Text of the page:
And into December, a fatal house fire in Norton sadly saw a woman aged in her 70s pronounced dead at the scene by the ambulance service. The fire, on 10 December, took place on Mallorie Road and was declared to be accidental on 14 December after an investigation confirmed it was started by the disposal of cigarettes.
A number of dogs were rescued from the scene.
Graham Mills said at the time: “This was a tragic accident in which sadly a woman lost her life. Our thoughts remain with her friends and family at this difficult time.”
And another large blaze grabbed the headlines on 15 December at Drayton Manor theme park. The fire, which covered an area of 30m by 10m, developed quickly due to the wooden roof construction of the building it started in. Flames were approximately 25m-to-30m in height at the peak of the fire.
The fire was put out after crews broke through the roof of an adjoining building and used jets to prevent the blaze from spreading. It was again declared an accident, with an electrical fault thought to be the cause.
Looking back at the year, SFRS Deputy Chief Fire Officer and Deputy Chief Executive Rob Barber said to service personnel: “On reflection of 2020 I have been thinking about the amazing job everyone within the service has done. There has been a massive amount said about the response to Covid and, as such, I won’t repeat all of the fantastic work that you have all delivered.
“I wanted to just reflect on a the fact that despite a global pandemic you have all delivered against our statutory duties across prevention, protection, and response. Our operational crews that couldn’t work from home came into the workplace each and every day to ensure that business as usual was maintained and there have been a number of significant incidents that have been dealt with.
“We saw at the start of the year the massive impacts of Storm Dennis and supported our communities when they were at their most vulnerable. During the first lockdown period we as a service experienced a large increase in secondary fires, and as the weather improved we started to experience a number of grass fires which added a strain onto the organisation.
“It was good to see, however, that the learning from the hot summer of 2018 meant that things had been put into place to ensure that these incidents could be dealt with quickly and effectively.
“As the year progressed we experienced fatal house fires and had a number of very traumatic road traffic collisions to deal with, not to mention the attacks that some of our crews came under during the bonfire period.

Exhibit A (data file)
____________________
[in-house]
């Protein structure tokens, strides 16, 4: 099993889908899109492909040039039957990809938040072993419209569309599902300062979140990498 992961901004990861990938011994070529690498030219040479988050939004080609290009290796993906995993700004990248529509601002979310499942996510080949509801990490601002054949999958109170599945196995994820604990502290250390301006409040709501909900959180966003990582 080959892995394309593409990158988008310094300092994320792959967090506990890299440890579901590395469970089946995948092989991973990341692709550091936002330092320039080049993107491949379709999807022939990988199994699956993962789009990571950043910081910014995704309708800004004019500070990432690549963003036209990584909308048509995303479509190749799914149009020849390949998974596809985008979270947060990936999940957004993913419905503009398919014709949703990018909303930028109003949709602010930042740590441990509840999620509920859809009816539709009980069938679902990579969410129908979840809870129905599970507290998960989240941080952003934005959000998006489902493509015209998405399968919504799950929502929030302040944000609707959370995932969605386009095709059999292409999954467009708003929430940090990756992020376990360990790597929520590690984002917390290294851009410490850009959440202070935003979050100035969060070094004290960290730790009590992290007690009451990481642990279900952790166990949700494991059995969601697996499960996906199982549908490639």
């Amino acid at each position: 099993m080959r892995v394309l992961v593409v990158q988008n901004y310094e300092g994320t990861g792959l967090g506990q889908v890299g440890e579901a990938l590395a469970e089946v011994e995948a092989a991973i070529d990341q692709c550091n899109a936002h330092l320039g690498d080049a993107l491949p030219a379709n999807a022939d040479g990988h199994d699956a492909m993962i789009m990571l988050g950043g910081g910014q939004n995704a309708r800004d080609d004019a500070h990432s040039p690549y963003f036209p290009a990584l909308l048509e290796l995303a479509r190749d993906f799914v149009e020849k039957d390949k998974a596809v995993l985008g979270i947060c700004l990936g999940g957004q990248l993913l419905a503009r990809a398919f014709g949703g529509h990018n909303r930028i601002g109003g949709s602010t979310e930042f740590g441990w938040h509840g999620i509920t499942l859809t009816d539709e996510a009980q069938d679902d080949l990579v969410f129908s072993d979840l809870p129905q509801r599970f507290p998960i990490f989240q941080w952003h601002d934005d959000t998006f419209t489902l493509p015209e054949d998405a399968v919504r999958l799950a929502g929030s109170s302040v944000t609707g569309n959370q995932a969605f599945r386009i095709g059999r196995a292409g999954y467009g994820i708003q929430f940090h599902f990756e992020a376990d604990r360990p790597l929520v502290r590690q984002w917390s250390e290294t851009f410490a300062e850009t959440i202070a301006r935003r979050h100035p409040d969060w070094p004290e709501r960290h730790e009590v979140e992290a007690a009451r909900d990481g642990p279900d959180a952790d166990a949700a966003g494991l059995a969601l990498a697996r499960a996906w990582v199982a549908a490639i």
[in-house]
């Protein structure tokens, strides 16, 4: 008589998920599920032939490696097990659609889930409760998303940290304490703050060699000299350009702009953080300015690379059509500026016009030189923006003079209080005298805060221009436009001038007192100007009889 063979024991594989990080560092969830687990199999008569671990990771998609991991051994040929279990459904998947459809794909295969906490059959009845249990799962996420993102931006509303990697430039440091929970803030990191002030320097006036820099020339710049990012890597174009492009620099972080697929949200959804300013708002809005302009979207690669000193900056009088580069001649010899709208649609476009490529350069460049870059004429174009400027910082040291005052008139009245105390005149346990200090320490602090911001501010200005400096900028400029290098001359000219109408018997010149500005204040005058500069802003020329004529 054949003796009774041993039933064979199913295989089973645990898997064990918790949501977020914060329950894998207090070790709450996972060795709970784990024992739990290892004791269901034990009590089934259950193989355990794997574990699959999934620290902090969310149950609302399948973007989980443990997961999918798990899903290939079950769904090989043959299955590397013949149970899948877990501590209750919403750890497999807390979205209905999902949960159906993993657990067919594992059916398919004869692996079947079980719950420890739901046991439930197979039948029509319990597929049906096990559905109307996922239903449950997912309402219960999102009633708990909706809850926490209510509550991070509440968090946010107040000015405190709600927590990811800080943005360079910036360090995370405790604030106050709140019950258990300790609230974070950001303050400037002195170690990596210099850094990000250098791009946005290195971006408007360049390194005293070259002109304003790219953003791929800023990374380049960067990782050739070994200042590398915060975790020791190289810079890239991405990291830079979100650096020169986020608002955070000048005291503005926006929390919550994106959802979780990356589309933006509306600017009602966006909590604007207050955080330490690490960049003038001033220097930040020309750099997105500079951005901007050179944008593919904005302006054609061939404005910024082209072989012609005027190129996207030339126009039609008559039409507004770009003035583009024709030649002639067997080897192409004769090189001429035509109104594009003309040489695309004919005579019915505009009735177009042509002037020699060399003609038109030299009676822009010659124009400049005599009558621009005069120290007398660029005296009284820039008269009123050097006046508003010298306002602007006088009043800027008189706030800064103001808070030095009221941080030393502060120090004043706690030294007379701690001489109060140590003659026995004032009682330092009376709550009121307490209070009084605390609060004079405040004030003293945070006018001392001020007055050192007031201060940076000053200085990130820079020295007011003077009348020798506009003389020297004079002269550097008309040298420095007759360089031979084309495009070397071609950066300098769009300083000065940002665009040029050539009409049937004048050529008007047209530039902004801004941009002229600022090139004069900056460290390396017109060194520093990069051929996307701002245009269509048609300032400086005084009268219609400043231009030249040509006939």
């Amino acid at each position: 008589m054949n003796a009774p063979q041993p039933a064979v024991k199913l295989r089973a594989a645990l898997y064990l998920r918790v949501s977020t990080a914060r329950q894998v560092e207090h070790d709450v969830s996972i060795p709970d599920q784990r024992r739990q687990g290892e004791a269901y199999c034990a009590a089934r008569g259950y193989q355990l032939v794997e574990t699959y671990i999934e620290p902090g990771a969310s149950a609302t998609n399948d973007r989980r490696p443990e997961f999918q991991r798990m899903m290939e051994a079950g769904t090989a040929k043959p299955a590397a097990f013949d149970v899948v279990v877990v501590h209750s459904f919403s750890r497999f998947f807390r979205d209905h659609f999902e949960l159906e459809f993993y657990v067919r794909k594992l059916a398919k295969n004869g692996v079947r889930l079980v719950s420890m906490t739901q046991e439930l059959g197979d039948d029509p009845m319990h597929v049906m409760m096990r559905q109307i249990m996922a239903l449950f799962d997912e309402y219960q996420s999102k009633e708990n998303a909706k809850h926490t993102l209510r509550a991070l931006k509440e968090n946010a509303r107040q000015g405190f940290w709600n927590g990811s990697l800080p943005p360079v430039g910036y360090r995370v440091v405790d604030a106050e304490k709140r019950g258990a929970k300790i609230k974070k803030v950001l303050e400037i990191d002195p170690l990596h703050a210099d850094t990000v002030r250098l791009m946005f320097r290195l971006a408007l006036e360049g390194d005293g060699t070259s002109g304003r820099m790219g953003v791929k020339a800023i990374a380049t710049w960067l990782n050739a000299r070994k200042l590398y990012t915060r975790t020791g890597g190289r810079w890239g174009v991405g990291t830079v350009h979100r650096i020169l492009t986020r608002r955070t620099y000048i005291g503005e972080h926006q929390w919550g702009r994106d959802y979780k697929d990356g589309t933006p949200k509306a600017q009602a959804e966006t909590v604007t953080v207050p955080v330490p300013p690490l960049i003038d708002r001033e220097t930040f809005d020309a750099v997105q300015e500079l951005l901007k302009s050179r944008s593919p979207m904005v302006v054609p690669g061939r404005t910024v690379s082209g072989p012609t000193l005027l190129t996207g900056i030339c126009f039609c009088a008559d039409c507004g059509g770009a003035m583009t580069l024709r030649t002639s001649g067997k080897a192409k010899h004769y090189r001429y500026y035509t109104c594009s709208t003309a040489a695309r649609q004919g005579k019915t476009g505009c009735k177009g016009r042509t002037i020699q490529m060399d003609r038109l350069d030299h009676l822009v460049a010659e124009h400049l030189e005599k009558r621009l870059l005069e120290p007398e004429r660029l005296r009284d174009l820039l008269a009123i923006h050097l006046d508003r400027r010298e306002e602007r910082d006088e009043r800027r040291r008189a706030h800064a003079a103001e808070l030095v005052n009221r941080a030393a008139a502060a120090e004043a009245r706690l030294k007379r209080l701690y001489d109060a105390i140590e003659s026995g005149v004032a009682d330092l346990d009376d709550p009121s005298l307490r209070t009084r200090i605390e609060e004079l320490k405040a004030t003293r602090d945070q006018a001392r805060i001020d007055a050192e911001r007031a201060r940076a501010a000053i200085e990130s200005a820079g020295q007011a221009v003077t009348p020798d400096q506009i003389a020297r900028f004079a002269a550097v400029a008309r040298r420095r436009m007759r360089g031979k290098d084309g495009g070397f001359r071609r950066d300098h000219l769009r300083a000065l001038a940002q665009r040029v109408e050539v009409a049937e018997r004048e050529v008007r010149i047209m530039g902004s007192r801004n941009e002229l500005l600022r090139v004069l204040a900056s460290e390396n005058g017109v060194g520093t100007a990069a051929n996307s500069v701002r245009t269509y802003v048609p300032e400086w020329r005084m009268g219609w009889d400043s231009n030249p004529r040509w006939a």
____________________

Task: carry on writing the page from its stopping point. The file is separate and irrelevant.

“In addition, our prevention and protection teams have worked tirelessly to ensure their responsibilities were delivered against and recently we have seen the prevention, protection, and response activities being tested simultaneously when we had to evacuate the high rise block of flats in Lichfield.
“This year has been anything but normal. It is only when you step back and think about the amount of work that we have delivered that it hits home. All of the supporting departments have delivered a massive amount of work and have demonstrated their flexibility in the most difficult of circumstances.
“I want to say a massive thanks to you all and your families for the work that you have delivered under the most strange circumstances we have ever experienced.”
And Chief Fire Officer Becci Bryant said: “There is no doubt that this year has presented us all with some of the most challenging of times.
“The way SFRS have all responded to the Covid challenge this year has been incredible. Between April and June this year we’ve delivered food parcels, delivered more than one million items of PPE, issued emergency PPE from fire stations, supported the installation of temporary buildings for our health partners.
“We have visited vulnerable people in their homes to conduct safe and well visits and we have carried out the delivery of important information to people who were shielding.
“This time last year none of us would have expected that would have been the most significant role we played in support of our communities.
“I know that every one of us has been supported by our families and I’m very grateful to them for the help they have given us. Their support has helped our collective attempts to ensure our communities are coping with the ongoing difficulties facing Covid.”
And in a final message to the people of Staffordshire as well as SFR personnel, Ms Bryant added: “Thank you all so much for everything that you have done in 2020. I hope you all have a lovely Christmas and that you do get the opportunity to spend some time with family and loved ones.
“Merry Christmas and I wish you all a very happy 2021.”